Army Unmanned Aircraft Systems community partners with academia
September 18, 2012
WASHINGTON (Army News Service, Sept. 18, 2012) -- The U.S. Army's Project Manager for Unmanned Aircraft Systems, or PM UAS, is establishing partnerships with a handful of academic institutions as a way to further research, advance technology and maximize progress emerging from lessons learned in combat, service officials said.
PM UAS has set up a collaborative memorandum of understanding with Middle Tennessee State University that is designed to promote independent research of UAS development, deployment, tactics, techniques and procedures. The goal is to advance academic and operational understanding of the technologies involved, said Lt. Col. Robb Walker, director of external programs, PM UAS.
Academic research and study agreements are also underway between PM UAS and Mississippi State University, Alabama A&M University and Auburn University, Walker added.
These academic partnerships will not only facilitate ongoing dialogue between the Army's PM UAS and the academic institutions related to the growing use of UAS in combat operations, but will also explore the full range of the rapidly expanding uses of UAS technology.
"UAS have changed the way we fight and will continue to change the way we operate in the U.S. It is natural and very helpful for universities to work toward standing up a UAS curriculum, in some cases within their aerospace engineering departments. UAS use in the national airspace, which is in its infancy, is something they will be able to research and study as well," Walker said.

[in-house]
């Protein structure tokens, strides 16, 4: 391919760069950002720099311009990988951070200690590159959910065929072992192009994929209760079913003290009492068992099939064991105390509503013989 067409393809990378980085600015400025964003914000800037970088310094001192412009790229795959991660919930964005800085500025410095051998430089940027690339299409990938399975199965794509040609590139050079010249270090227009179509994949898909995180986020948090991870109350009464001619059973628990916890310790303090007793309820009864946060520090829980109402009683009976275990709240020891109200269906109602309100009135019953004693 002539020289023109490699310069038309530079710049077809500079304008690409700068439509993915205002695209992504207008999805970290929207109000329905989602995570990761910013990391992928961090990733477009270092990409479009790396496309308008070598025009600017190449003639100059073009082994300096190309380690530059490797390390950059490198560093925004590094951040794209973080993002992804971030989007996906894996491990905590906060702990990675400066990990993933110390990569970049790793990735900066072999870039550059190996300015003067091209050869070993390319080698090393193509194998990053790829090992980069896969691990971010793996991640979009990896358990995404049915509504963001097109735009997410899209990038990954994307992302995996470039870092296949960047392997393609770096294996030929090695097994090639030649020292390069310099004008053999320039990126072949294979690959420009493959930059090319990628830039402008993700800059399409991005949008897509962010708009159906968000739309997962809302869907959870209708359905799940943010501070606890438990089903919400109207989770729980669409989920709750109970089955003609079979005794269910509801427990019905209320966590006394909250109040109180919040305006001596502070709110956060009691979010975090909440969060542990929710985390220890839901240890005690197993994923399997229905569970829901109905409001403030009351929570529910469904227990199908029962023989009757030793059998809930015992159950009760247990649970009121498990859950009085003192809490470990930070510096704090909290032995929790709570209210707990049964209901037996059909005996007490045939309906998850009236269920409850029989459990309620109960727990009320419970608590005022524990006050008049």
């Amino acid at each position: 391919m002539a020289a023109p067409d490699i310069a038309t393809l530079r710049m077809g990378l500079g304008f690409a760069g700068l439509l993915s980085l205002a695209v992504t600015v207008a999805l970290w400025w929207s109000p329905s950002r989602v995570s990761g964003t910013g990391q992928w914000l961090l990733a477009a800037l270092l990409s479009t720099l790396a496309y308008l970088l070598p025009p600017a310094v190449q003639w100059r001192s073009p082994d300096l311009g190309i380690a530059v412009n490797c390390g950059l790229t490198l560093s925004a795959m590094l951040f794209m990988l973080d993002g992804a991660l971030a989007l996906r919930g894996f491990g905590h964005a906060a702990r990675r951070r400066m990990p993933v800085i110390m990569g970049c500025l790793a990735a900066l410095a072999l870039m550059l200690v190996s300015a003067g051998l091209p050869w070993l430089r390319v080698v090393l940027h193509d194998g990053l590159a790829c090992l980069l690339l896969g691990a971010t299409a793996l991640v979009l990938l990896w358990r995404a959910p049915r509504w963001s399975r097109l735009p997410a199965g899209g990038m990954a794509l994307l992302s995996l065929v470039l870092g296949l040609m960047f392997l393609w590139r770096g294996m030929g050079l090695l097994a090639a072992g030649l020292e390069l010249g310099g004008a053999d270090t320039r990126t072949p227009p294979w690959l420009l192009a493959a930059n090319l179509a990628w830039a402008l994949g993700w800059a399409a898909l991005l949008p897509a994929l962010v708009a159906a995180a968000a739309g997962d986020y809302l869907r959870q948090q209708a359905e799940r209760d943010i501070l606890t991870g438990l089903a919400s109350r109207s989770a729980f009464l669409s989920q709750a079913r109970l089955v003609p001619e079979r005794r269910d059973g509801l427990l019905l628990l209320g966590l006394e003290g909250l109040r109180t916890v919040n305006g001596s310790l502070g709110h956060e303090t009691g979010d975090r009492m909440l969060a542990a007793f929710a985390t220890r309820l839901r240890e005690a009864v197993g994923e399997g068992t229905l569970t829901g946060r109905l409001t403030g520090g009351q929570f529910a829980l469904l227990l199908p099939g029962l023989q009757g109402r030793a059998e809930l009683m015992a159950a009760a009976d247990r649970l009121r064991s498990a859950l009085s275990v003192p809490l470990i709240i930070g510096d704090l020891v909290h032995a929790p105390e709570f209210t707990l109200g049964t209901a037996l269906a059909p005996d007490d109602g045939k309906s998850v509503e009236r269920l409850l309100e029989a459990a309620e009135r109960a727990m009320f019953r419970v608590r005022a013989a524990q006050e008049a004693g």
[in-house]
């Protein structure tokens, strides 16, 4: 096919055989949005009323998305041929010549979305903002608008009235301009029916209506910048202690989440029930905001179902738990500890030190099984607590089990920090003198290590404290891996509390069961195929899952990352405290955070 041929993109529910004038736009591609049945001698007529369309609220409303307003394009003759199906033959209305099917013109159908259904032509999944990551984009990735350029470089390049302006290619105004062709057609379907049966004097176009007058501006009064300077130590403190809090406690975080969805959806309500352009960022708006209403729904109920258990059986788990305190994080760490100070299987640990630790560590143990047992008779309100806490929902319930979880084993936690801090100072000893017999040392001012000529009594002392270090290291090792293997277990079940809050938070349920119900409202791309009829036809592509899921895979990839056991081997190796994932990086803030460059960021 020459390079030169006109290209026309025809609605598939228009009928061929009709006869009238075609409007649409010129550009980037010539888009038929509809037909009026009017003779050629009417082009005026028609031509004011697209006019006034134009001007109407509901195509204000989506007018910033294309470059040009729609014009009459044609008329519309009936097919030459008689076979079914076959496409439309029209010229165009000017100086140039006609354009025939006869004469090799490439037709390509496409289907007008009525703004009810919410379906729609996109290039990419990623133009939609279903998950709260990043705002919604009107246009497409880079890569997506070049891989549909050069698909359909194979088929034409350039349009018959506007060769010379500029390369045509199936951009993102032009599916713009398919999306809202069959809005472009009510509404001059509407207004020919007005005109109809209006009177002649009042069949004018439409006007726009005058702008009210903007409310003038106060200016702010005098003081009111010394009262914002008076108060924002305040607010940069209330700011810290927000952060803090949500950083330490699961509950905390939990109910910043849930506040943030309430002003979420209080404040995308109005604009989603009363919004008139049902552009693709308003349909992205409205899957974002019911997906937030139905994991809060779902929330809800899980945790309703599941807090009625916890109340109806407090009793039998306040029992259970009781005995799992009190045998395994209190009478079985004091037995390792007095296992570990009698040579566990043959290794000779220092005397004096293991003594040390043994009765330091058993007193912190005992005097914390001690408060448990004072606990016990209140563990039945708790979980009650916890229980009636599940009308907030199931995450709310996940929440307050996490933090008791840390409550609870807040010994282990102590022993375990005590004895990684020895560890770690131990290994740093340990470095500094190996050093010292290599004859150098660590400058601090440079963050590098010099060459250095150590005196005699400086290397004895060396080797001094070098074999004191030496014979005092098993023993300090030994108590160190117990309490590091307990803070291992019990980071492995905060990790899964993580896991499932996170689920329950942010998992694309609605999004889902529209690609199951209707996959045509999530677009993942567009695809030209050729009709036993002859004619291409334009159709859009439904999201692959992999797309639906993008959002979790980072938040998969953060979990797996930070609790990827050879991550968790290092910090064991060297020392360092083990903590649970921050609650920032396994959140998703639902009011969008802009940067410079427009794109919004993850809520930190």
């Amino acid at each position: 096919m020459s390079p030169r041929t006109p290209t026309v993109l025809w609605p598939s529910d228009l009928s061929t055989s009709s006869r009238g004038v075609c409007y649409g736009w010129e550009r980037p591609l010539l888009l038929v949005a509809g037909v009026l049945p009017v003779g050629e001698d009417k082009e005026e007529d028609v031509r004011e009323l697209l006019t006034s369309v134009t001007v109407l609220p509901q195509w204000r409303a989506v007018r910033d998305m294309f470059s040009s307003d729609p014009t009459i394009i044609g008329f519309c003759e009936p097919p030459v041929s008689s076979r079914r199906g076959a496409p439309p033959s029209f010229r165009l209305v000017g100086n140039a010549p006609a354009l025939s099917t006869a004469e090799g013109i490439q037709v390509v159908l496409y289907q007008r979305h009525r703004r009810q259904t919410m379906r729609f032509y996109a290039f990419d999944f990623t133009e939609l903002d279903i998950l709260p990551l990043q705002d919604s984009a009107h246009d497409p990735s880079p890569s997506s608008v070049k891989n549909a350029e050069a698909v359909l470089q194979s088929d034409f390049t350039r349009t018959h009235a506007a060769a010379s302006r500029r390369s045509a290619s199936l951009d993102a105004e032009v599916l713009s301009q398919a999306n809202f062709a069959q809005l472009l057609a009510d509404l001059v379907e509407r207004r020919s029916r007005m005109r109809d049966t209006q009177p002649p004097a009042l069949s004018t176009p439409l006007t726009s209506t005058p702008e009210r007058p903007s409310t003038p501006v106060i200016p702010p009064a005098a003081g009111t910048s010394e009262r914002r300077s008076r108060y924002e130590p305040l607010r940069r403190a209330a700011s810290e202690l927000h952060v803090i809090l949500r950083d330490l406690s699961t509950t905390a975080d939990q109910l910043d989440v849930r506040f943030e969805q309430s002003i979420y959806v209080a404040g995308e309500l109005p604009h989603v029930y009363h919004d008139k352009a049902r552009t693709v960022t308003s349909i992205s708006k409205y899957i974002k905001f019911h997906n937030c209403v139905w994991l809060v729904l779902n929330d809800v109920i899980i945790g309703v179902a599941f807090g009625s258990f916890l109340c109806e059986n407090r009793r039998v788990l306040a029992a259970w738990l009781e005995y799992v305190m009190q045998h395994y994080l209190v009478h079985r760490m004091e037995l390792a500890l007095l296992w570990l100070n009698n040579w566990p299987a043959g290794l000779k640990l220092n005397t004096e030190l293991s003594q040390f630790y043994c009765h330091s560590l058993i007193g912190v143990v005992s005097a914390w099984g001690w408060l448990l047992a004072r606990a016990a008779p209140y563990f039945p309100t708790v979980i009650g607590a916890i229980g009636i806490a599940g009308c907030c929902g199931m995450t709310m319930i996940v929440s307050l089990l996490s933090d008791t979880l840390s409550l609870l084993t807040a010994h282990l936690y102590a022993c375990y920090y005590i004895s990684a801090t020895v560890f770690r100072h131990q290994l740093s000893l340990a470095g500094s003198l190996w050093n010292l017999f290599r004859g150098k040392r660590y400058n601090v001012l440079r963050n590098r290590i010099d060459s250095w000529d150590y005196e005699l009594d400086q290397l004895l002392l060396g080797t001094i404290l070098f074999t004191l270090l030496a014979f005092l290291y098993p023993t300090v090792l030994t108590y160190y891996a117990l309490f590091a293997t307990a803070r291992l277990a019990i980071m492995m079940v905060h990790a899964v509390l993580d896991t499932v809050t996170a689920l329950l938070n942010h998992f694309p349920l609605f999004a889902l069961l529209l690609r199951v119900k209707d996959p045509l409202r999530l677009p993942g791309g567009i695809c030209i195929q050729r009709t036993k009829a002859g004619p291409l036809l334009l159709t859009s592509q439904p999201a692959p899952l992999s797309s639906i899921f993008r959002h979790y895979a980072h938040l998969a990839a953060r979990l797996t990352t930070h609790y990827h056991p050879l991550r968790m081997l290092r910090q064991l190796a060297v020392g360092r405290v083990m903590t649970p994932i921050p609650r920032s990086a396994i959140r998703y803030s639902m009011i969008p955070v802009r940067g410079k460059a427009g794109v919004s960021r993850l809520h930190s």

For instance, UAS operation within the U.S. is expected to increase in a variety of key respects and potentially contribute to the technological advancement of domestic disaster response and humanitarian relief efforts as well as environmental, geological, agricultural and law-enforcement initiatives. UAS may increasingly be used to study wildlife and ecosystems and also contribute substantially to vital relief efforts in the event of emergencies such as floods, earthquakes and wildfires.
"These UAS agreements could lead to further cross-referencing of academic boundaries, connecting aeronautical engineering, mechanical engineering and airspace issues," Walker explained.
The agreements will allow students, in some cases, to visit Department of Defense laboratories at Redstone Arsenal, Huntsville, Ala. The research will take up examination regarding the mechanics of UAS flight as well as sensor technology applications, interoperability issues and cutting-edge efforts such as manned-unmanned teaming, wherein manned aircraft work in tandem with nearby UAS to share and distribute sensor feeds in real time.
"There are an endless number of things you could use UAS for. It is amazing to see what these students think of and how they conquer problem," Walker said. "The success of this program with universities will help accelerate some of the technological advances we seek for Army UAS programs."
Overall, the Army now manages a sizeable fleet of more than 6,000 UAS which have logged more than 1.43 million flight hours in support of worldwide combat missions, Walker said.
"This symbiotic relationship with academic institutions is designed to benefit the Warfighter, something which is always the bottom line," he added.